Jerry Bishop, best known for his work as the announcer on the long-running syndicated program "Judge Judy," died from heart disease on Tuesday.
"Jerry Bishop has been the voice of our program for 24 years," Judge Judy Sheindlin said in a statement to TODAY. "Everybody loved him. He had a golden heart and generous spirit. I adored him and will miss him."
As the announcer of "Judge Judy," Bishop worked up until his final days. "His voice was powerful, soothing, and caring, which are three qualities he embodied so well," the statement continued.
Bishop earned his degree in broadcast journalism from Emerson College in the 1950s. His first job in radio was in Hartford, Connecticut at WDRC. Later, Bishop worked at KFI, KIIS and KLAC, among other stations in Los Angeles.
He established himself as a prominent morning radio host during the glory days of L.A. radio in the 1960s through the 1980s, interviewing stars like Frank Sinatra, Steve McQueen and Natalie Wood. Later, Bishop entered the voice-over world and worked on campaigns for companies like Miller Coors, Budweiser and Burger King. He voiced promos for NBC, ABC and more notably had a 15-year run as the voice of the Disney Channel.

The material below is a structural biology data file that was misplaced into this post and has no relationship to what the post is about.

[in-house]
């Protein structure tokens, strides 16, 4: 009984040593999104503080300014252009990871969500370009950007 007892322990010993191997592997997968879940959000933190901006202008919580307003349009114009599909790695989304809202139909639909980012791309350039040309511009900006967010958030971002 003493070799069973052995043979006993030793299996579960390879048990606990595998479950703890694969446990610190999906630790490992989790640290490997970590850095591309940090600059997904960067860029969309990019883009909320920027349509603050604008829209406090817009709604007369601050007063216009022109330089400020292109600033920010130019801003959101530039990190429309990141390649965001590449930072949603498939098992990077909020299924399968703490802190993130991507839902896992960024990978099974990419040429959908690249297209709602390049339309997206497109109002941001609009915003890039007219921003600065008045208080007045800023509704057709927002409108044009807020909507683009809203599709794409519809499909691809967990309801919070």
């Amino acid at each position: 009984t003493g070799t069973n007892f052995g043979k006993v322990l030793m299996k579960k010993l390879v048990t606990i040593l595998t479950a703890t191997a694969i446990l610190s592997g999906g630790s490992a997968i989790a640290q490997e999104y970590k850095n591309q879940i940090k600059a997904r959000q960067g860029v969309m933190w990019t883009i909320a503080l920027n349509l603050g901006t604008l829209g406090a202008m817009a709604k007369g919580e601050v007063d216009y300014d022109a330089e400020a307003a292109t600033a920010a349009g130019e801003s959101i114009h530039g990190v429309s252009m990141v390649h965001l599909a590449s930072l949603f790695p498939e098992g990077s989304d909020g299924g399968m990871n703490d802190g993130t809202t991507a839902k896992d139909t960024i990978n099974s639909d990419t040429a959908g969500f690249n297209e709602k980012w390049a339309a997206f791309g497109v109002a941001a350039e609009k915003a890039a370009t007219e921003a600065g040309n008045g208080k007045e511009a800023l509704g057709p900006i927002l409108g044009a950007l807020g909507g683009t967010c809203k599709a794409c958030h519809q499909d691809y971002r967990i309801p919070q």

In the last 30 years of his life, he passionately devoted himself to Judaism. He attended synagogue every day, observed shabbos weekly and immersed himself in Talmudic studies.
“Jerry was far more than a client, he was a friend and the best friend that anybody could ever have. He was a prince and a mensch but he was truly family," Arlene Thornton, Bishop's agent of 35 years, told TODAY.
Bishop married his college sweetheart and the love of his life, Velma Leventhal, in 1956. She passed away in 2007. The couple raised three daughters — Karen, Michelle and Stephanie — who Bishop leaves behind.
He was 84 years old.